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August in China: Food in Chengdu

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The first pit stop for food was at Mr Bunglez favourite noodle place opposite his building. It has a rather impressive steamer at the front of the shop selling bao and other steamed goodies to supplement the noodles.

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The star of this little place surely had to be the noodles. There were three types: the regular thin lamian type, the flat type like meepok or fettucine, and the large flat sheets like ravioli sheets or mee hoon kway. They were served according to weight, so you could order one, two or three jin of the good stuff. For us two Singaporeans embracing the low-carb craze, we opted for one jin servings. I worked my way through the various flavours and on several occasions out-ate Mr Bunglez by ordering seconds. I did, however, concur with him that the best variation was the lajiang mian (hot sauce noodle) with minced pork and the best chilli sauce ever. It was complexly savoury, with slow burn chilli and the almost menthol kick of huajiao (Szechuan peppercorns). This stuff was so addictive I ate a portion practically every day there.

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Not all Sichuan food is spicy, case in point being the tomato-egg noodles at this famous joint further away from the town centre. Here, it’s a simple affair of noodles in a tomato broth topped with a fried egg. There’s something about the combination of sweet-savoury tomato and oily fried egg that really hits the spot after a night of clubbing.

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Of course there’s also the street food. Here’s me with a stick of barbecued tofu coated with chilli powder and msg. It probably pickled half my insides and made me lose a handful of hair with the amount of sodium on it, but what’s street food if not satisfying and unhealthy?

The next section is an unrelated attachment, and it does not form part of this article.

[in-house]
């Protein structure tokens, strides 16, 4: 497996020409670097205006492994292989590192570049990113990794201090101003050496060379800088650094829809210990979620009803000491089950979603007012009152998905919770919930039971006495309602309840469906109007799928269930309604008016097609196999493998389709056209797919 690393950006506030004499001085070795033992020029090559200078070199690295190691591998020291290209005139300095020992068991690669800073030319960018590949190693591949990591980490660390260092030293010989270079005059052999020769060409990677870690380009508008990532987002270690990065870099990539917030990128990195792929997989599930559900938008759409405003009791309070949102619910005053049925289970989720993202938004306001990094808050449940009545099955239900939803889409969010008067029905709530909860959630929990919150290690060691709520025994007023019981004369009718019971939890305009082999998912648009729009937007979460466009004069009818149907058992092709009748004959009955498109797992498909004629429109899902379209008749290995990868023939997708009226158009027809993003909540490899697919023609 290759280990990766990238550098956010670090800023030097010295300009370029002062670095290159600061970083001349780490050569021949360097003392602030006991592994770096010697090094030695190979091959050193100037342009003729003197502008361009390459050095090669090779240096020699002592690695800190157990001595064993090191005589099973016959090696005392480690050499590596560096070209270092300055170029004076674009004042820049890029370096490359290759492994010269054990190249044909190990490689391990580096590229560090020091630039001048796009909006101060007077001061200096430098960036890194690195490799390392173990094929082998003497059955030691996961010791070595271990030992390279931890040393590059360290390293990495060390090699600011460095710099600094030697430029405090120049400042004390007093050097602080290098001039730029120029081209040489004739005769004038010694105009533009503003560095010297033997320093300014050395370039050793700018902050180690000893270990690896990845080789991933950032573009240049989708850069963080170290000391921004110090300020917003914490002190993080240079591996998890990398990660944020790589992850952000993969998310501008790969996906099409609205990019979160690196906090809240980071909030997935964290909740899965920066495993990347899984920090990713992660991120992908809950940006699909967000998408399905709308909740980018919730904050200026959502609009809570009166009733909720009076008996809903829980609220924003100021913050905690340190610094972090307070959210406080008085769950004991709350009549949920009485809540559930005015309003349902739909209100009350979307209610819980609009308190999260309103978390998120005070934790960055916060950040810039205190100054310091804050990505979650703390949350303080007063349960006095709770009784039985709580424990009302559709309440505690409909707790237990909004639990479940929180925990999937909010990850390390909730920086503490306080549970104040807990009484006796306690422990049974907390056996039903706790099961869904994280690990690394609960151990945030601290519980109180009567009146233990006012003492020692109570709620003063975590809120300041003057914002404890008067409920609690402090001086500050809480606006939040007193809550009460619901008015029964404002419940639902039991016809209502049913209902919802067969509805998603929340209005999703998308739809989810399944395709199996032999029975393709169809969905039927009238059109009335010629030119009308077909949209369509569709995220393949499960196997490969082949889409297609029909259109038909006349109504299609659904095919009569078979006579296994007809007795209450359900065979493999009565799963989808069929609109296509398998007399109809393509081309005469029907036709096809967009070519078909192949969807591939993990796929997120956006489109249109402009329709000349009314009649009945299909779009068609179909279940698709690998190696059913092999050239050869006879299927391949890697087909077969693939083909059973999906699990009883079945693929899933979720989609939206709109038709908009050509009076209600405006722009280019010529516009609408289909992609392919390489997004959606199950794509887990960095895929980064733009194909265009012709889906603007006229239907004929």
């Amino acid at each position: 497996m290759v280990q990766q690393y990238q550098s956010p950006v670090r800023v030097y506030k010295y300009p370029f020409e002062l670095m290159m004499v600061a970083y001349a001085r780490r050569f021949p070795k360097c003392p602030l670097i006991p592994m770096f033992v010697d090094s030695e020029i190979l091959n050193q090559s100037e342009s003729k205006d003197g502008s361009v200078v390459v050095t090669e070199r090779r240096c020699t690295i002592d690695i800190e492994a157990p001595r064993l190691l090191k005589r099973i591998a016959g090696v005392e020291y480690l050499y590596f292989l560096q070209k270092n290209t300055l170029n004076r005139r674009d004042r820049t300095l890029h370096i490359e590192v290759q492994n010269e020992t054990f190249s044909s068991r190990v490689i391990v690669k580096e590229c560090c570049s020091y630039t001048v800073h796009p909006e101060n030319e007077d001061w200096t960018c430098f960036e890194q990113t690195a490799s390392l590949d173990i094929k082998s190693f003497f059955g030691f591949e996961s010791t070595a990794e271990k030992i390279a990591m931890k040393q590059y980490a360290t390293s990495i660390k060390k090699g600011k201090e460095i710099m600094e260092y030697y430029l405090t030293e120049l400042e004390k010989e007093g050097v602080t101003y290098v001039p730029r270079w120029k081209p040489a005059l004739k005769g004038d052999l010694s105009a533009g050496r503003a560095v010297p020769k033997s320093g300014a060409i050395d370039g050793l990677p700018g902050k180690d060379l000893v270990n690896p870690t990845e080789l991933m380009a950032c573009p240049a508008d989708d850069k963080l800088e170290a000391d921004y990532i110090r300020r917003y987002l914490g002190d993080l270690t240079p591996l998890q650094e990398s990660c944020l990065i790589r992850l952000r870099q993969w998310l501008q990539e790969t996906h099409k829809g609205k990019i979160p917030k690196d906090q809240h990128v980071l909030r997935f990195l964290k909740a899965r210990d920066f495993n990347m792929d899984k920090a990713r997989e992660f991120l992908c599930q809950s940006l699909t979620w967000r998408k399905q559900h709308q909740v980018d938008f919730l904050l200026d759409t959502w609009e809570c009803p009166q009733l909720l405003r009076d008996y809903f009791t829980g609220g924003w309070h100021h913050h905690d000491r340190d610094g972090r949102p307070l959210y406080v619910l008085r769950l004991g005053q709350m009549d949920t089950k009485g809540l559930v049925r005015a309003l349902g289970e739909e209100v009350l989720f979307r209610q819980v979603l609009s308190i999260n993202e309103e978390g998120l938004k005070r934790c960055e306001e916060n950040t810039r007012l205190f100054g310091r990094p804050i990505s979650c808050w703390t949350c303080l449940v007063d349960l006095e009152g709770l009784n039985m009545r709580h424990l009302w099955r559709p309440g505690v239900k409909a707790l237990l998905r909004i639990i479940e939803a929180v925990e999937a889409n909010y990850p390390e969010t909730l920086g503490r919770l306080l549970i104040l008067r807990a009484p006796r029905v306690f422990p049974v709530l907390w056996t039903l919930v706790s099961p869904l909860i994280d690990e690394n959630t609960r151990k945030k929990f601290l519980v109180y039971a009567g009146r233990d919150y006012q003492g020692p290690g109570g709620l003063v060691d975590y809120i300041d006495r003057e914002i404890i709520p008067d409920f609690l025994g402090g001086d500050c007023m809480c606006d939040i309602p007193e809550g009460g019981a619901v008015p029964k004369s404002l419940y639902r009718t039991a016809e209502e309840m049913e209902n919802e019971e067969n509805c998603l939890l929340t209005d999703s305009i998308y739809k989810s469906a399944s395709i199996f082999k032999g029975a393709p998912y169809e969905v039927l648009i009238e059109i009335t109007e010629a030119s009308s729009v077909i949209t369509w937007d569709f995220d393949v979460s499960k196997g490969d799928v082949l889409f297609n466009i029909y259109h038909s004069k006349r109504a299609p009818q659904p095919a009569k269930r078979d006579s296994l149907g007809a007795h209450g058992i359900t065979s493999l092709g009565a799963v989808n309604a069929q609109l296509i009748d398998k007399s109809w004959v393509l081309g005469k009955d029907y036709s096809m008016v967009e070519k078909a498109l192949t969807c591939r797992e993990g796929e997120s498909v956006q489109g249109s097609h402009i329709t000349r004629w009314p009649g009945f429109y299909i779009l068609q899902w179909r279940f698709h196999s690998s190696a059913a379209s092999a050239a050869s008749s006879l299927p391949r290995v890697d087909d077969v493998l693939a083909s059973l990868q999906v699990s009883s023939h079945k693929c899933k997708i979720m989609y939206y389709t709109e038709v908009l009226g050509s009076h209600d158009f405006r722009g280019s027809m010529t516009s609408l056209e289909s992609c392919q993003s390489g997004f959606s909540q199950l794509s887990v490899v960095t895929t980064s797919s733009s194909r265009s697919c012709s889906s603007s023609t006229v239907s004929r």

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And of course Mr Bunglez took me to an upmarket place for authentic Sichuan food. Oh my, mapo tofu and shuizhu yu are such revelations done the right way! Authentic mapo tofu is done without minced meat and has liberal lashings of chilli powder and huajiao. I don’t know how they do it, but the depth of flavour and contrast with the soft smooth tofu was simply awesome.

Shuizhu yu (literally: water-cooked fish) is a complete misnomer. Don’t be fooled by the innocuous-sounding name. Fish slices come in a vat of boiling chilli oil. It’s so covered with dried chillis and huajiao that it’s hard to spot the fish under it all. Again, the combination of chilli oil and numbing huajiao practically anaesthesized my tongue, but you know what they say about painkillers and addiction!

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Finally, there’s the mala huoguo (spicy numbing hot pot) which most people would translate as steamboat. I grew up eating steamboat Cantonese style in which the thinly sliced morsels were cooked in light broth made with chicken and pork bones. Here in Chengdu, mala huoguo is more a pot of chilli oil with a small ladleful of broth in it rather than broth with a bit of oil on it. This way, the raw morsels are pretty much boiled in chilli oil. After boiling each slice of meat in the numbing hot chilli oil (of course there are huajiao inside, this is Sichuan food!), I dipped it into my bowl of xiangyou (fragrant oil), a concoction of sesame oil, chopped coriander and a good dose of rich black vinegar. Of course, the wimpier you are the more vinegar you add. At first the morsels aren’t spicy at all, since the xiangyou washes off most of the spice. As I ate, I found the food getting spicier and spicier. The xiangyou was obviously soaking up the chilli and huajiao. Shortly, I felt the familiar addictive anaesthesized sensation on my tongue. Then I started sweating and soon after, I was gasping and pleading for peanut milk to soothe the spice. Needless to say, it was a fantastic meal. Sorry no pictures this time. I was too distracted to take pictures of the food!